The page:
Biography

Professional portrait - 2007Sharon Leslie Morgan is a respected communications professional, writer and genealogist with many years of experience.

A recognized expert in multicultural marketing, Morgan helped establish the field in the U.S. and was awarded the D. Parke Gibson “Legend Award” from the Public Relations Society of America.

Her decades of experience in marketing communications is highlighted by a client roster that includes a multitude of international companies: Wal-Mart, Tyson Foods, Coca-Cola, McDonald’s, Mattel Toys, Maybelline cosmetics, Tribune Entertainment and Beefeater Gin to name a few.  She spent several years living and working abroad in Jamaica, South Africa and France. For two years, she served as a full-time marketing consultant to the Chicago Department of Public Health.

In past years, Morgan served as vice president of Burrell Communications, the pioneer black owned advertising agency in the U.S. and vice president of communications services for E. Morris Communications, a multicultural marketing agency in Chicago.  For both agencies, she established public relations practices and built them into profitable departments. She also headed her own communications agency, The Morgan Group, and was the founder of the National Black PR Society.

For five years (1994-1999), Morgan lived in South Africa, where she devoted herself to the telecommunications industry. She served as managing director of a cellular telephone company and as marketing services director for a regional television and radio broadcaster. Among her many achievements there, she worked as a consultant in the development of marketing plans for a black empowerment bid for a national cellular telephone network, endeavors to establish pan-African broadcasting entities, and projects to promote black empowerment.

Morgan has worked with many music artists and international events, including the inaugural Cancun (Mexico) Jazz Festival in 1991. She helped promote the careers of recording artists Soul II Soul, Maxi Priest, and En Vogue.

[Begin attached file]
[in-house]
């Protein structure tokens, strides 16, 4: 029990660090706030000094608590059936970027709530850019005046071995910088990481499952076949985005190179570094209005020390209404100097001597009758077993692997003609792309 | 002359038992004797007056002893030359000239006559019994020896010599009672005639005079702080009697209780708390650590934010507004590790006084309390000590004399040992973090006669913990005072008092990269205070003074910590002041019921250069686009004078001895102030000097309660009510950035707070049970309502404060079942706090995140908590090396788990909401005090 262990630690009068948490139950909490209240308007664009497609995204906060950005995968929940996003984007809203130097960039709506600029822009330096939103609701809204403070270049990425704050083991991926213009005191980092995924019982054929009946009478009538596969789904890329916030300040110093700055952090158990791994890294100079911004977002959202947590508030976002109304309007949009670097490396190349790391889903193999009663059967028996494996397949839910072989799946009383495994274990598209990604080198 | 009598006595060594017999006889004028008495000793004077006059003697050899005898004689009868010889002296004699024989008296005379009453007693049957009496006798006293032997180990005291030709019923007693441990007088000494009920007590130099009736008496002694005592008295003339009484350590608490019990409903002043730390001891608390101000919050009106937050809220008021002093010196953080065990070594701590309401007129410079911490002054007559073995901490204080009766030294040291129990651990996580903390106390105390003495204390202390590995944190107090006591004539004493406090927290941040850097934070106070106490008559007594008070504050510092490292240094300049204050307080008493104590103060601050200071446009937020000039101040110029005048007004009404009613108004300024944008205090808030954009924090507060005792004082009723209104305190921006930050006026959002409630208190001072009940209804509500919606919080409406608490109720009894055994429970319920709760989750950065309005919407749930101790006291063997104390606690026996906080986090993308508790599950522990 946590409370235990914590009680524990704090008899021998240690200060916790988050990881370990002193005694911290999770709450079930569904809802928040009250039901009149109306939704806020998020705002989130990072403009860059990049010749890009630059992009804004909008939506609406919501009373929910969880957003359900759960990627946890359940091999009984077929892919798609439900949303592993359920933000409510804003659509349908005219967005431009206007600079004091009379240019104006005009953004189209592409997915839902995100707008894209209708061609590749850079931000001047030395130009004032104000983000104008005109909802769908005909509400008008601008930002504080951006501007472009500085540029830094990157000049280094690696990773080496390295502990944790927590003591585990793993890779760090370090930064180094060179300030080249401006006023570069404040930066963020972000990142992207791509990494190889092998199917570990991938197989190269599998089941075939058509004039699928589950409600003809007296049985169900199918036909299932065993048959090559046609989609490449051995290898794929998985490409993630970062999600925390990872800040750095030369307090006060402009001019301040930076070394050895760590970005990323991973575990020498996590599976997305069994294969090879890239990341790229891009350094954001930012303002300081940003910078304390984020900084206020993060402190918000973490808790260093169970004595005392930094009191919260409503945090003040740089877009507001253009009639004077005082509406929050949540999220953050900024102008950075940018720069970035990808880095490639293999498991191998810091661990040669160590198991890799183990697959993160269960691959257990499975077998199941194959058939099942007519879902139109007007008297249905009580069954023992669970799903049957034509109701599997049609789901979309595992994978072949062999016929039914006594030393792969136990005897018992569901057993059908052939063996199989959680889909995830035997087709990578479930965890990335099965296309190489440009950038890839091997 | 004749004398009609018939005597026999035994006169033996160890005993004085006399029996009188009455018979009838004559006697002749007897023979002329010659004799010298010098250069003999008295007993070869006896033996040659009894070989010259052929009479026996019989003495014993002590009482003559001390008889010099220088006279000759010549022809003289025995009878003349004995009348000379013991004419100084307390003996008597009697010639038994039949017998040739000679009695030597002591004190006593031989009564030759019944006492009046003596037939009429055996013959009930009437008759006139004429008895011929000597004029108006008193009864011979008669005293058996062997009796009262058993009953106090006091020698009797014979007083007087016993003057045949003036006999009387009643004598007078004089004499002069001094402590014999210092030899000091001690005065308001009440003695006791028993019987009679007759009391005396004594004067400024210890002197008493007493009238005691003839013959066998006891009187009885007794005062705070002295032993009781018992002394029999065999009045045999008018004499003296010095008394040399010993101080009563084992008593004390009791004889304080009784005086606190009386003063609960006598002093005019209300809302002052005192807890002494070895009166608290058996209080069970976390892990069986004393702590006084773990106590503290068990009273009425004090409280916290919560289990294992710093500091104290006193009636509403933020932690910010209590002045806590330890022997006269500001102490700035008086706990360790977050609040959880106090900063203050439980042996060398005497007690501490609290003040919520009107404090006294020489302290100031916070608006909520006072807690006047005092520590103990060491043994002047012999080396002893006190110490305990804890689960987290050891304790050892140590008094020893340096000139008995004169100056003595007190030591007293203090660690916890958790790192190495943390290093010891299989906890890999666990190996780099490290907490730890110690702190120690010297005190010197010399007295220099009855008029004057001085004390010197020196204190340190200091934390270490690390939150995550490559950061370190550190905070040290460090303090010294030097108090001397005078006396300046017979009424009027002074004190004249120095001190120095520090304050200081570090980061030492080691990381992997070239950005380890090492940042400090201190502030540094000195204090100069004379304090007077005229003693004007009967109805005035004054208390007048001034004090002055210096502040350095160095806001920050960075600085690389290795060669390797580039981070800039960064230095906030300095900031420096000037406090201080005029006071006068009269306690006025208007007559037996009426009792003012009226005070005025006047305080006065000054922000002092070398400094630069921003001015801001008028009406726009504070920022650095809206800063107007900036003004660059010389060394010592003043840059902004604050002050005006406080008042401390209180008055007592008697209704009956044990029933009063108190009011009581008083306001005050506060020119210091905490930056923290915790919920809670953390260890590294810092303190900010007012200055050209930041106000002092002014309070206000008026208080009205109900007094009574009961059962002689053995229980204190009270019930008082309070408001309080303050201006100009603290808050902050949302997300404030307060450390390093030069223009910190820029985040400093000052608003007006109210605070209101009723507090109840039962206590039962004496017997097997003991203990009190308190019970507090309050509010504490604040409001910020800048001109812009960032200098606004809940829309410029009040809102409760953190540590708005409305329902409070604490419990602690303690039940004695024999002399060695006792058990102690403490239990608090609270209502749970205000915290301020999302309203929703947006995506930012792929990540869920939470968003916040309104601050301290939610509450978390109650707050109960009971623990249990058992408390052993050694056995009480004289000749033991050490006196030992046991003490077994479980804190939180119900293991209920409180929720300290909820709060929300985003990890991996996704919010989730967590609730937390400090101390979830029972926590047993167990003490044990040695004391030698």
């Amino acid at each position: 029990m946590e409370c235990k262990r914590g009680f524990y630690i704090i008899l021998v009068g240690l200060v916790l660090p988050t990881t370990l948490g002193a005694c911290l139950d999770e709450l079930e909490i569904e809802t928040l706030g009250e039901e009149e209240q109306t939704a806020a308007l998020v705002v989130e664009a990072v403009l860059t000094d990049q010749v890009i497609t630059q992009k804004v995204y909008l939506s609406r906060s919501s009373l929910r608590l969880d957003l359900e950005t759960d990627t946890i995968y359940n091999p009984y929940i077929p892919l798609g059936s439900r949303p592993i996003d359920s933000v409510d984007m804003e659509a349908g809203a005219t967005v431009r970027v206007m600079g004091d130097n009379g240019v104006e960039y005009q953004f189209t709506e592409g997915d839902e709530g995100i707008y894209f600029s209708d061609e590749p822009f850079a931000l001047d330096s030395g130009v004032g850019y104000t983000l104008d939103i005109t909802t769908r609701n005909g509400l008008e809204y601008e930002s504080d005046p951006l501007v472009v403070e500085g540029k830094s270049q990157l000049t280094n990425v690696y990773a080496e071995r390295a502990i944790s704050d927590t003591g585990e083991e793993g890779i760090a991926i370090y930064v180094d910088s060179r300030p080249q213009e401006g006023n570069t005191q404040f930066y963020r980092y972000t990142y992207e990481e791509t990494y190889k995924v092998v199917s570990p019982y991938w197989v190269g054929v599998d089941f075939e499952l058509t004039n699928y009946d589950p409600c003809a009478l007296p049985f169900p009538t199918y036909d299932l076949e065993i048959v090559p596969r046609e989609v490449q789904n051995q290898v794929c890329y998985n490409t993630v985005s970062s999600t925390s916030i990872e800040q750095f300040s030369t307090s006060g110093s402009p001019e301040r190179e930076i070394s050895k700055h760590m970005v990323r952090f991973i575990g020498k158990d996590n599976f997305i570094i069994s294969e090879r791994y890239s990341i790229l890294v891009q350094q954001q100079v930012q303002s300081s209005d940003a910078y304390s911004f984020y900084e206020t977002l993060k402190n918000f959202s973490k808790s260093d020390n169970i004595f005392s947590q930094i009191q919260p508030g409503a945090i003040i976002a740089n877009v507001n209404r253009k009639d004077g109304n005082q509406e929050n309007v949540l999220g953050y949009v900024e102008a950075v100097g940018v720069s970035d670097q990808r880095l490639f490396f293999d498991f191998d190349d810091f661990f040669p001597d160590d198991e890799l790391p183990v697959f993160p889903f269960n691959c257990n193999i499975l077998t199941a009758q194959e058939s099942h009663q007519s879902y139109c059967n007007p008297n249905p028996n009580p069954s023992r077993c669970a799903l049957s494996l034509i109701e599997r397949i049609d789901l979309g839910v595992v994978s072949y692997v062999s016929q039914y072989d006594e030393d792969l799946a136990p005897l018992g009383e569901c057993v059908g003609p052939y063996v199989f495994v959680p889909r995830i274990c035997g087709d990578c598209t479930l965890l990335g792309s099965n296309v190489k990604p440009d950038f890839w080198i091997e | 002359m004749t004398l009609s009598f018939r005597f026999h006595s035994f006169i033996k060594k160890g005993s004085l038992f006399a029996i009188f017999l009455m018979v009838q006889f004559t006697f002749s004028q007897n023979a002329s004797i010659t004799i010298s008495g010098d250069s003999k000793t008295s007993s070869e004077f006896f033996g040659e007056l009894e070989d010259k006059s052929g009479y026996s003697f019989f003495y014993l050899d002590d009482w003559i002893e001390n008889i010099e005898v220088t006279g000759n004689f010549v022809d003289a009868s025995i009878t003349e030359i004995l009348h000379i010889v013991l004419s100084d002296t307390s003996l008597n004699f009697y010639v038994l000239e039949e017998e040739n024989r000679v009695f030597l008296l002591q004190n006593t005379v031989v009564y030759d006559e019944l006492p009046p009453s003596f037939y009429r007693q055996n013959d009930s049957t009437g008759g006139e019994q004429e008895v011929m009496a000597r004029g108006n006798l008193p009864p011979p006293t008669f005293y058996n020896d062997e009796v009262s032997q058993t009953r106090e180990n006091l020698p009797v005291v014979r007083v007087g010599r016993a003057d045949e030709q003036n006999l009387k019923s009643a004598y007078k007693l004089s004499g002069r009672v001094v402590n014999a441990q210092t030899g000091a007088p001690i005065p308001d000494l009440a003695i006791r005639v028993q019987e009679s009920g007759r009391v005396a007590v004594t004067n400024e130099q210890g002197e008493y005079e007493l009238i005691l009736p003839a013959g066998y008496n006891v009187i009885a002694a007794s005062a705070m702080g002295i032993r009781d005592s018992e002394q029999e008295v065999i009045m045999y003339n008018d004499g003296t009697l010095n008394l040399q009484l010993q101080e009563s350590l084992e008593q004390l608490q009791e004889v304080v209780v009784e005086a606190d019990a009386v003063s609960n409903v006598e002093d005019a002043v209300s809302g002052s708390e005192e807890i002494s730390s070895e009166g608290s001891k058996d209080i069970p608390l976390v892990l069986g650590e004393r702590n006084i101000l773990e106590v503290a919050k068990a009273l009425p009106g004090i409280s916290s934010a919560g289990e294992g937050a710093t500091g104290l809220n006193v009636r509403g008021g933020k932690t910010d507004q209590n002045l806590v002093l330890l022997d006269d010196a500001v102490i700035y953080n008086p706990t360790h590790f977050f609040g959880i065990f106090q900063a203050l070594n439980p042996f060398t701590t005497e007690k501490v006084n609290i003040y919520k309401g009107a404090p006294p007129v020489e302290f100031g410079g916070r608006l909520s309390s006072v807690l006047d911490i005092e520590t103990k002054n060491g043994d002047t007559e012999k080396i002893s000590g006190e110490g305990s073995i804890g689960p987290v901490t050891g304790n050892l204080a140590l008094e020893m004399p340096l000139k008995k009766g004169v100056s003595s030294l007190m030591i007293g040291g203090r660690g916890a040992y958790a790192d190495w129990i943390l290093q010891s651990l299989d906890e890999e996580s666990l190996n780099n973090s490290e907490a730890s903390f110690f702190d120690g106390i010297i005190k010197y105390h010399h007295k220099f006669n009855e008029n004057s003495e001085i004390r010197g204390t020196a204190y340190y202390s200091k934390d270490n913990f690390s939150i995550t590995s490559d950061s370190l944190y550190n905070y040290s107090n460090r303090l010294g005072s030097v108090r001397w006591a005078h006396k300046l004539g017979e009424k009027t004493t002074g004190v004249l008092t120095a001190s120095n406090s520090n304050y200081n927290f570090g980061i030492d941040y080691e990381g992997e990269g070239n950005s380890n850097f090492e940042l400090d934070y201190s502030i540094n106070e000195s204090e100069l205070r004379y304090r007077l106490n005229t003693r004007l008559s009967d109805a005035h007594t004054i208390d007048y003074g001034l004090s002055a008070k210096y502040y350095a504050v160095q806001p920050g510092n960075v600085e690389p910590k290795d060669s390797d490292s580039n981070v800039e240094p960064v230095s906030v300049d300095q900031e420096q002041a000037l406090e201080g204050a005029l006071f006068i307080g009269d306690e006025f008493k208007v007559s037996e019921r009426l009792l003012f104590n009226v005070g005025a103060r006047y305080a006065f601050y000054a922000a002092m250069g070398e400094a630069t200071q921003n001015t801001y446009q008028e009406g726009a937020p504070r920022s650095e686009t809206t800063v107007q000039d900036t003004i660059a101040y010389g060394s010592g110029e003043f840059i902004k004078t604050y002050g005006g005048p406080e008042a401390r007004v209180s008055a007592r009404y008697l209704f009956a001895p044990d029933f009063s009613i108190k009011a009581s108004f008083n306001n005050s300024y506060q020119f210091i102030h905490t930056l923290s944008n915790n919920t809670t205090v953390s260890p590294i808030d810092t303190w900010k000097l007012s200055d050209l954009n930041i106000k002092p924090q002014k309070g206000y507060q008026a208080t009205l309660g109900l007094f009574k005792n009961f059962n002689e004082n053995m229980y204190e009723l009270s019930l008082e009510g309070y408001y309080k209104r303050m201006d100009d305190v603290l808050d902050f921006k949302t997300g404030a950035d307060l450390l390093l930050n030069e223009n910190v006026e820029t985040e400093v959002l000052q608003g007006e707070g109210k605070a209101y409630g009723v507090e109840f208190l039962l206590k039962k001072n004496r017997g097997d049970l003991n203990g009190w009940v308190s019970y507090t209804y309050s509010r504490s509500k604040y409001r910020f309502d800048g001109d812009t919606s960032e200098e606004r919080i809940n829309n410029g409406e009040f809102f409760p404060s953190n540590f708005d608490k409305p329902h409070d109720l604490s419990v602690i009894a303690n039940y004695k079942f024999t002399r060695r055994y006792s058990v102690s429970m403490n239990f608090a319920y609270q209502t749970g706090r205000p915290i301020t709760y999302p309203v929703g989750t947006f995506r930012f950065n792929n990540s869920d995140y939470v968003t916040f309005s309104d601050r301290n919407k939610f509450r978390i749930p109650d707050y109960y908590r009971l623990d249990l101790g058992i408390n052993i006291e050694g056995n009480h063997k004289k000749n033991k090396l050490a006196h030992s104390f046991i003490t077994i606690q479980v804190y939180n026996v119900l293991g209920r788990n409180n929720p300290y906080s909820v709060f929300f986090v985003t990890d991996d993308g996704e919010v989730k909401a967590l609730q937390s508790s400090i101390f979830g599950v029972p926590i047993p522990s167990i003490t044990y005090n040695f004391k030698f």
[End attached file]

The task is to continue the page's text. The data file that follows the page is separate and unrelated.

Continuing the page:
From 1985-1989, she lived in Jamaica, West Indies, where one of her projects was the production of travel guides to Caribbean destinations including Trinidad/Tobago, the Bahamas, Barbados and Puerto Rico. She was a popular columnist for the daily Gleaner newspaper, worked as a copywriter and producer for a major Jamaican advertising agency, and executed public information programs for the Jamaica Information Service.

From 1999-2003, Morgan lived in Paris, France, where she was the proprietor and chef of her own restaurant — Bojangles — located in the historic Montmartre district. The popular venue, featuring “pan-African soulfood” and live music, was patronized by a global community and garnered rave reviews for its cuisine, music and ambience.

Morgan is an accomplished writer, published extensively in a variety of magazines, newspapers and other media.

Her books include:

Gather at the Table: The Healing Journey of a Daughter of Slavery and a Son of the Slave Trade (Beacon Press, 2012) — co-authored with Thomas Norman DeWolf, a descendant of the largest slave trading family in US history.

Real Women Cook: Building Healthy Communities with Recipes that Stir the Soul (Binamu Media, 2015) — co-authored with Yvette Moyo, the founder of Real Men Charities and Real Men Cook, America’s premiere national Father’s Day event.

Paris in a Pot: Living a Dream in the City of Light (Morgan Publishing, 2016) — Memoir about her life in Paris as a restaurateur and chef.

My Daddy is a Cool Dude (Dial Press, 1975) — children’s book nominated for the prestigious Caldecott Medal.

She is a contributor to:

The Little Book of Racial Healing: Coming to the Table for Truth-Telling, Liberation, and Transformation (Good Books, 2019) — “Get Over It” essay

Slavery’s Descendants: Shared Legacies of Race & Reconciliation (Rutger’s University Press, 2019) — “Digging Up the Woodpile” essay

Morgan’s avocation as a genealogist informs her work as founder of ourblackancestry.com, a community that helps people explore African American family history. She employs genealogy as a tool for healing from the legacy of slavery that engendered the pernicious racism that continues to afflict American society.

Morgan could easily be described as a “Renaissance Woman” = a person of many talents and interests, vast experience and a global point of view.

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